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Health District may become county department

SNOHOMISH COUNTY — The county’s independent health authority has agreed to become a department within Snohomish County government.
Momentum accelerated last week as the Snohomish Health District’s governing board voted 13-0 for integrating.
Leaders hope to have everything combined by Jan. 1, 2023.
The Health District conducts restaurant inspections, monitors communicable disease trends, provides vaccinations, issues food handler cards, manages vital birth and death records and enforces public health laws, among many other functions.
The two governments teamed up closer than ever while navigating the COVID-19 pandemic.
The integration plan takes the whole Health District and turns it into the county health department bureau.
This week after press time, the County Council is expected to vote yes to mutually agree to move forward. The five County Council members have seats on the Health District’s board, and each voted in favor of merging last week.
The district would maintain semi-autonomous status. It would continue to be governed by its own board. County spokesman Kent Patton said the district’s finances would be safeguarded as a separate dedicated account.
The proposal drafted by County Executive Dave Somers is recent, but the idea to merge has been marinating for years.
“Integration has been discussed for many years. Now was the best time to pursue it,” Patton said.
Unifying on COVID-19 punctuated how joining together makes sense, Lacey Harper, an executive director in the county, explained during the May 25 County Council meeting.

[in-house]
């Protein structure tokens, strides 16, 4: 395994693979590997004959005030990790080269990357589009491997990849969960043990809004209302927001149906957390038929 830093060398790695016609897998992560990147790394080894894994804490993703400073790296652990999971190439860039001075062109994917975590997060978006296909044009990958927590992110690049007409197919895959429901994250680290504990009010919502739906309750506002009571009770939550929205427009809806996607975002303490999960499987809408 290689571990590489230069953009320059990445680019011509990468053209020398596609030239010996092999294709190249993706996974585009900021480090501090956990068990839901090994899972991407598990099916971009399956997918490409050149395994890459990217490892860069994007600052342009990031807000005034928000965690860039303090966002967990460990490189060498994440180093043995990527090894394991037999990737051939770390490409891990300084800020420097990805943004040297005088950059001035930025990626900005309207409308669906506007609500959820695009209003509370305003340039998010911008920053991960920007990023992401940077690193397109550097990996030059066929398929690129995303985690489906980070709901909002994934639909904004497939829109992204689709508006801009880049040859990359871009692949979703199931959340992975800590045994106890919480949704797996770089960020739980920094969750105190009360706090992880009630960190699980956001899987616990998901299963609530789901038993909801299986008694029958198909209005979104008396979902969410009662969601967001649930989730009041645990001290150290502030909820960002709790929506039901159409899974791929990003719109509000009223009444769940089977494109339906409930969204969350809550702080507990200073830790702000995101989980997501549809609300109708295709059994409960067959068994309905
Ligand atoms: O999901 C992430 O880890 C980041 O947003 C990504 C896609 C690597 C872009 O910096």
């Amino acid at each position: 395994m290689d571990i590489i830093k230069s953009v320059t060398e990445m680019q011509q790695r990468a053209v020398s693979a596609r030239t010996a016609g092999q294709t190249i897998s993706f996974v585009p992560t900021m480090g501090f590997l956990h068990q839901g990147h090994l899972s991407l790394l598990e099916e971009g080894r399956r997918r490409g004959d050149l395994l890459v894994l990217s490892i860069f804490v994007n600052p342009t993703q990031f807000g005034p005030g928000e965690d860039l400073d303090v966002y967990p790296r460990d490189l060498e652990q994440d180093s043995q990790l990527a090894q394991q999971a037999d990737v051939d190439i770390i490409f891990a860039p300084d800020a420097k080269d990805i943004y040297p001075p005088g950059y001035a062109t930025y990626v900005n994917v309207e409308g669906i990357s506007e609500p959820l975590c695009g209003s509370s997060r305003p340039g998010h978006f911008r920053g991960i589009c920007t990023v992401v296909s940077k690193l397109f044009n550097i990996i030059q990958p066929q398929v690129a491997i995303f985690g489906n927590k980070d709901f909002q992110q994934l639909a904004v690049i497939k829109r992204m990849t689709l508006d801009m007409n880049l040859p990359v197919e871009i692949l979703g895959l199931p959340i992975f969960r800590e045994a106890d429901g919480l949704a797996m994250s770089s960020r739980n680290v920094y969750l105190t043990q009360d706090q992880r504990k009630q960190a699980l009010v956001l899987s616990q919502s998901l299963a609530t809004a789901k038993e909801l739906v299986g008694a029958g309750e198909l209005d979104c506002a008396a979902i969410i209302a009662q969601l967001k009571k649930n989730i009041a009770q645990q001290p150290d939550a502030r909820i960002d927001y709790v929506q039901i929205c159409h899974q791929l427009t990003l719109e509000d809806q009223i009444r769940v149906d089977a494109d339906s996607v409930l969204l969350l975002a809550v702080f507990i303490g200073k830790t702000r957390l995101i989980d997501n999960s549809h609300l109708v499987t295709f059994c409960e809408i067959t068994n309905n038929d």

The Health District and county paired efforts in fighting the opioid epidemic well before the pandemic, too.
“These two organizations should become one for the best interests of our citizens’ public health,” Harper said during the May 25 presentation.
The district, founded in 1959, is funded primarily through state and federal contributions. It has no taxing authority.
The county government funded about 5.5% of the Health District’s total 2022 budget. That was through both direct contributions and money collected by the one-tenth-of-one-percent sales tax for mental health. Pre-COVID, though, the county’s chunk was larger: multimillion dollar grants from the federal government are skewing the percentages for who pays in.
The Snohomish Health District’s leadership structure would stay the same.
The Health District’s administrative officer is Shawn Frederick; he has handled day-to-day operations at the district since June 2019. Its Health Officer currently is Dr. Chris Spitters, who plans to retire June 30.
The county has “committed to ensuring no (health district) staff lose their jobs as a result of integration,” Somers’ memo says.
The county health department’s name is poised to be Public Health Snohomish County.
The Sound Foundation for Public Health, a nonprofit that fundraises to support the Health District, should not be affected by the transition, Harper said.




Additional information on the county's funding contribution to the Snohomish Health District from Health District spokeswoman Kari Bray:

Below are the percentages of Health District revenues that were from Snohomish County (this includes county per capita and tuberculosis control dollars) for the three years prior to the start of COVID.

  • 2017: 14%
  • 2018: 13%
  • 2019: 13%

 

  

 

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